Note: This story appears in the Wednesday, Aug. 14 newspaper on Page A1.
McARTHUR — A few days before the start of the school year, teachers and staff of Vinton County Local School District received hands-on training in how they should respond to a an active-shooter incident.
The Vinton County Emergency Management Association, in cooperation with the Vinton County Local School District and area law enforcement and medical agencies, held an active shooter drill at Vinton County High School Tuesday morning.
Responding to the scene were the McArthur Police Department; fire departments from McArthur, Hamden and Zaleski; the Ohio State Highway Patrol; the Vinton County Sheriff’s Office; Vinton County and Athens County EMS; Ohio Homeland Security and the Ohio EMA. The Perry County EMA also arrived on-scene to serve as an evaluator for the simulation.
Roughly 260 school personnel were inside the high school building. Vinton County EMA Director Bill Faught noted that on an average school day, the number of people in the high school building would be nearly four-times that number.
Two “perpetrators” walked through the school building with airsoft guns. Faught said that faculty and staff could hear the sound effects as part of the live-enactment.
VCLSD Supt. Rick Brooks noted that all school buildings in the district have certain security measures they take on a daily basis.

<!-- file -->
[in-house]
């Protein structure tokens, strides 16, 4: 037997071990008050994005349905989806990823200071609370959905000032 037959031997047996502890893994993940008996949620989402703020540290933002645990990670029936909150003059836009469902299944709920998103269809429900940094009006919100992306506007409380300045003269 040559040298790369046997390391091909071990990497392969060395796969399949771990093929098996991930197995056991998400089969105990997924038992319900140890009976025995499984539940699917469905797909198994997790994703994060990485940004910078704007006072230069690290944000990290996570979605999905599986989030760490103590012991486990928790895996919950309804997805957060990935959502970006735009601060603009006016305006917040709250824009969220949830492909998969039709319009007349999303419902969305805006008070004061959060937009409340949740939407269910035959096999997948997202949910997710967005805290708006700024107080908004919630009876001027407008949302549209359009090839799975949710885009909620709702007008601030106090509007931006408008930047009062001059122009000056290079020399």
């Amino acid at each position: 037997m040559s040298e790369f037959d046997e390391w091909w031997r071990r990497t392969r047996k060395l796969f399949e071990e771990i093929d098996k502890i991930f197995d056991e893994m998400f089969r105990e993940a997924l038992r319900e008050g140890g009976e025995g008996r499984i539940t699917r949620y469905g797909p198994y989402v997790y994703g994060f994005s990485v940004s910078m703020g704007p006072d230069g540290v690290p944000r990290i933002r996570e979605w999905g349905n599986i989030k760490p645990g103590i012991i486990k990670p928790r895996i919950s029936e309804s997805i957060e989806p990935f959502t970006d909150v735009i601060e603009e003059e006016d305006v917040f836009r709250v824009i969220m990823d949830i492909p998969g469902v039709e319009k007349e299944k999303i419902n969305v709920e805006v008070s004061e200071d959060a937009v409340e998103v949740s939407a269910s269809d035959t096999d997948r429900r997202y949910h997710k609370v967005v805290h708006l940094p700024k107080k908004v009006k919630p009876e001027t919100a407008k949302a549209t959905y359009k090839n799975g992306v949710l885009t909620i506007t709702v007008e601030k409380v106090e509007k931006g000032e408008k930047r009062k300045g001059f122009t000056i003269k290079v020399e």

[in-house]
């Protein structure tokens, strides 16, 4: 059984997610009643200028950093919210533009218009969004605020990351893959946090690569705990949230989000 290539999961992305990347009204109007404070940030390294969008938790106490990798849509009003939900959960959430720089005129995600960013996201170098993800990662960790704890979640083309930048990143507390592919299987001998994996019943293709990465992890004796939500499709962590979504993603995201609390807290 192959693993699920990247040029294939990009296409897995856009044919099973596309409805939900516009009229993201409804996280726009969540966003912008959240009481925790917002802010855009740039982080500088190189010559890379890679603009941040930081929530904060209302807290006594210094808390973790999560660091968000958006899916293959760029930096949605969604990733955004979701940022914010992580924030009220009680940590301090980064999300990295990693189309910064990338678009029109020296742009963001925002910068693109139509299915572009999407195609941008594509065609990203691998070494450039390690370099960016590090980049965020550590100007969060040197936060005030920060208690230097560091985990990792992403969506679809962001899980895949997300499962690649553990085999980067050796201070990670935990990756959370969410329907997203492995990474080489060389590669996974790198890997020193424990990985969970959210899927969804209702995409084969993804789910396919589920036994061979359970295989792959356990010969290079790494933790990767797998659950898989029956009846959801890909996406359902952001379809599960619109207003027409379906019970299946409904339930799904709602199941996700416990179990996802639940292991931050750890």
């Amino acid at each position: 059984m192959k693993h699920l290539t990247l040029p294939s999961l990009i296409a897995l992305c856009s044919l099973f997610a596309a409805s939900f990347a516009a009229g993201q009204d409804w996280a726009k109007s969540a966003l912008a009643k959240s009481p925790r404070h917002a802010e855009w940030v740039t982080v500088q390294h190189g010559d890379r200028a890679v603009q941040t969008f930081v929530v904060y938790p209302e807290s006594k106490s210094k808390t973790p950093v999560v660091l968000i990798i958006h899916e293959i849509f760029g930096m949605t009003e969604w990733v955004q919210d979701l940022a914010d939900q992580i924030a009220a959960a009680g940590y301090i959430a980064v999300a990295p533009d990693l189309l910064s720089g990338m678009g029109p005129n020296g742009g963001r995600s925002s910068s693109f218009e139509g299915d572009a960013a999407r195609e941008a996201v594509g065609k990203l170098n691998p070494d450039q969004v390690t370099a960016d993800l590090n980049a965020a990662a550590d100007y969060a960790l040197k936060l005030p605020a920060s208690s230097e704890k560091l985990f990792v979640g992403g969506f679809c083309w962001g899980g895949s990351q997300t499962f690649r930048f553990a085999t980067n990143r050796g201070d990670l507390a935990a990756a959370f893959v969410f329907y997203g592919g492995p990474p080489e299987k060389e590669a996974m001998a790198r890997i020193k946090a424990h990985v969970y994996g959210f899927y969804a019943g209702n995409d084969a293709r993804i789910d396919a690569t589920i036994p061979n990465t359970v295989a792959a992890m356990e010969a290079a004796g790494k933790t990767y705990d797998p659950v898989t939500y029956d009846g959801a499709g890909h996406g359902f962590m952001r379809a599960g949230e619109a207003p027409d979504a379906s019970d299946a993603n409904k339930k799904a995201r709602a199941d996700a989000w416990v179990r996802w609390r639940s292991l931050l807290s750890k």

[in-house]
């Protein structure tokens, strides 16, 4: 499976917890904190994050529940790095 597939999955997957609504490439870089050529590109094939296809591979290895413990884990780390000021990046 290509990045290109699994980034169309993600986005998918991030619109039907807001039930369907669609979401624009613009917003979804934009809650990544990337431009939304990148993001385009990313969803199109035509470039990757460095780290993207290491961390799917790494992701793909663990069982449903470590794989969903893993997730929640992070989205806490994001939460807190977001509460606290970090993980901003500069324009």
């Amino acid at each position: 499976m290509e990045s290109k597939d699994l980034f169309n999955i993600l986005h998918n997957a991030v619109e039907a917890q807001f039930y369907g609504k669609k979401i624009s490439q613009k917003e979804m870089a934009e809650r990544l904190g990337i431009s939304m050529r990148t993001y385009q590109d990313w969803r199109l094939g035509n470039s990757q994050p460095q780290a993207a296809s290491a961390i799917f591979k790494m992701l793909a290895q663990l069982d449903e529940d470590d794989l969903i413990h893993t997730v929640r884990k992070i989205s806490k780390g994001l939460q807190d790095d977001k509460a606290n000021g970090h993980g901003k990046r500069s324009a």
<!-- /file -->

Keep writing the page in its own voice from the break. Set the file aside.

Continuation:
For example, all school faculty and staff have ID badges. Students are not permitted to open the door for anyone to enter the building. Visitors also must check in at the school office before entering the main part of each building. Doors in the building are locked during the school day, too, and principals do walk-throughs in their building to make sure the school doors are secured.
“Back in the day, we didn’t have to worry about this,” Brooks said.
Faught presented information about the school district’s full-scale active threat exercise at the June Vinton County Board of Education meeting. Both Vinton and Jackson counties received grants to fund these exercises, which they both received earlier this year.
Area law enforcement apprehended the “suspects” and cleared medical personnel to enter the building and “treat” victims. Medical helicopters were simulated to land in the high school’s football field.
VCLSD teachers and staff were then directed away from the school building, guided to school buses and transported to the district office.
Faught noted that “reunification” of the students and their parents was a major part of the active shooter drill. In the case of an emergency situation, psychologists would be on site to talk to students after an incident of violence.
Some school personnel were assigned the role of “student.” Other were assigned the role of “parent.” The simulated parents gathered around the district office, waiting to be reunited with their children. Parents would also be briefed on the situation.
“Our staff takes safety very seriously,” Brooks said.